Upgrade your motherboard the easy way

Here's how to upgrade your motherboard, swap your hardware, and prep your system

Review: Things to Check

Always go back and review what you've done before booting up the PC--I always forget something.

  • Is the memory seated properly?
  • Is the CPU cooling fan connected to power?
  • Are the mounting screws screwed in properly?
  • Is the ATX I/O back plate installed?
  • Are the power and reset switch connectors attached?
  • Are the IDE and power LED connectors attached?
  • Is the case-fan power connected?
  • Are the storage data and power cables connected?
  • Are both the main and ATX12V power cables connected?
  • Is the PCI Express power connected to the graphics board?

Now that you've double-checked all the connections, you need to attach the external cabling, namely the power, keyboard, mouse, network, and video cables. Next, you'll power up the system.

Post-Upgrade Follow-Up

Before you attempt to boot into Windows, get into the BIOS setup program by pressing F2 (Intel motherboards) or Del (most other motherboards). You want to check the boot order, particularly if you have more than one hard drive--you need to make sure that the Windows boot drive is the first drive the system sees. Most modern motherboards allow you to specify which SATA drive is the boot drive.

Also check that you have the right storage type specified for your configuration: IDE, AHCI, or RAID. (Note: If you're using a solid-state drive, don't enable AHCI.)

Once you're confident that the correct boot drive is specified, boot up the system.

Assuming you've connected everything properly, you should see the Windows 7 boot screen. You'll then need to wait as Windows enumerates all the new hardware. Since I installed the latest Intel motherboard drivers prior to taking out the old motherboard, this process went smoothly for me.

After all the devices have been enumerated and the drivers updated, you'll need to reboot the PC.

Once you've rebooted a second time, check to see if Windows thinks it needs to be activated. You may get a warning to this effect. You can just bring up the system property sheet (in the System control panel) and look at the bottom. There you'll see an 'activate windows now' query, along with an expiration period. I've encountered grace periods as short as three days in a motherboard upgrade; in other instances, Windows doesn't need reactivation. It seems to be something of a crap shoot, but the majority of the time, you'll need to reactivate the OS.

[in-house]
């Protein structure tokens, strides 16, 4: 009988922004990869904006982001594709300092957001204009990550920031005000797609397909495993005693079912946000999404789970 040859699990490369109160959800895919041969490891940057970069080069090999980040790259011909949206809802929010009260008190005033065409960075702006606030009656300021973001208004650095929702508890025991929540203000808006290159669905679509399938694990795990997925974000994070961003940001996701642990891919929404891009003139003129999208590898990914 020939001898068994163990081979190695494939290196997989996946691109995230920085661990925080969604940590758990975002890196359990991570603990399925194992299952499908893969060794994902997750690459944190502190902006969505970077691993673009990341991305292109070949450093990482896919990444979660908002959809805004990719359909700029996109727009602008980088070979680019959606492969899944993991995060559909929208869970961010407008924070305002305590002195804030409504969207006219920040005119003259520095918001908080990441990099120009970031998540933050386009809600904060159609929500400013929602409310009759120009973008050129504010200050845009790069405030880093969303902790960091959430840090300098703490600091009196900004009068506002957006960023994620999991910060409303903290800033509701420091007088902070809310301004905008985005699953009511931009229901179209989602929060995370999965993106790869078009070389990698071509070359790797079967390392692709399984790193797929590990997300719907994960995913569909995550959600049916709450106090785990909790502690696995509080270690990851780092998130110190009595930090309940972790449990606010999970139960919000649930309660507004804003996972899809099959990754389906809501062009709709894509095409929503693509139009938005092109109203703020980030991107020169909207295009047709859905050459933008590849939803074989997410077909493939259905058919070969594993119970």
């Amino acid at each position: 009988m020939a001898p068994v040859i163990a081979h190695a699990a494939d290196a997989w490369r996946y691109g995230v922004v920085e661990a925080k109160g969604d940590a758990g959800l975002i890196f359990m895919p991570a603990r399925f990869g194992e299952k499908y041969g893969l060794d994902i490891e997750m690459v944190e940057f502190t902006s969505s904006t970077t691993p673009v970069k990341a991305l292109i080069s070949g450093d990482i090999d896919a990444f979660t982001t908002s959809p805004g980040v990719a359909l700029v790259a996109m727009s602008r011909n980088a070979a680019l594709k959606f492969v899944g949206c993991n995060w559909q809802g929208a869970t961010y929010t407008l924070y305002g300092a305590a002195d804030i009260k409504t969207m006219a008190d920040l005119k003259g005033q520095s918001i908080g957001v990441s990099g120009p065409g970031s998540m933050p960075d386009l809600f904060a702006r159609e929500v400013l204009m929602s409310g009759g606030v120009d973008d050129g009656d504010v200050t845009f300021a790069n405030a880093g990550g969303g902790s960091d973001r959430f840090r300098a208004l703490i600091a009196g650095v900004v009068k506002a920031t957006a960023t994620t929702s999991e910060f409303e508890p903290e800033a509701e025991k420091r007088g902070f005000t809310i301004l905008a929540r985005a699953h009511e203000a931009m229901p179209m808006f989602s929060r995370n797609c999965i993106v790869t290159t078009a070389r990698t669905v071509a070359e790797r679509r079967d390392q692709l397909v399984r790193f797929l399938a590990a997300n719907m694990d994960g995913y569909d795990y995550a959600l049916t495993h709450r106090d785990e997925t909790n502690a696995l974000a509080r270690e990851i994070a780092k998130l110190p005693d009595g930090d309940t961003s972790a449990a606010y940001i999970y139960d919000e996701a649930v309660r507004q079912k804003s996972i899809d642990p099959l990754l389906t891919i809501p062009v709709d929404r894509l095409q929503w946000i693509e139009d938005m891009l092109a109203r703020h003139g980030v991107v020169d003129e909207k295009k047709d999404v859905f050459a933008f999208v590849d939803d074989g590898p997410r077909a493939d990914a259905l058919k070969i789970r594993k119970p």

In my particular case, activating over the Internet worked fine. Bear in mind, however, that you may have to resort to contacting the Microsoft activation hotline via telephone if activation over the Internet is denied. The process takes only a few minutes, and requires entering codes into fields. If the automated system asks you how many computers this copy of Windows is running on, make sure you answer "1".

Cross-Chipset and Cross-CPU Upgrades

If you're moving from AMD to Intel or vice versa, or if the new motherboard uses a chipset from a different manufacturer than the old one, you need to do a little more work.

First, grab your Windows setup disc and your Windows CD key. If you're upgrading a Windows XP installation, boot from the Windows XP CD. Follow the normal instructions for installing Windows XP, but do not reformat or perform a clean install. Instead, follow the prompts for a repair install. What that will do is update the storage driver to one that Windows will recognize when it boots.

This also works with Windows 7, using the 'Repair My System' option. In both cases you'll need to reenter the Windows key.

Windows Vista makes the process more painful: Vista has no repair option, a serious oversight on Microsoft's part. What has sometimes worked is to boot into safe mode, install the new storage drivers (from the motherboard maker's CD or floppy disk), and then proceed with the boot. But if that doesn't work, you may find yourself performing a clean install after all--which is why backing up your system prior to an upgrade is critical.

Final Thoughts

The upgrade path I present in this article is simple and straightforward, but lays down the groundwork you'll need if you have a more-complex setup. I've performed this type of upgrade several times now with Windows 7, and the machines all continue to run trouble-free.

Even if you think you might need to perform a reformat and a clean install, try running your existing Windows installation first. You might be pleasantly surprised at the result.

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Loyd Case

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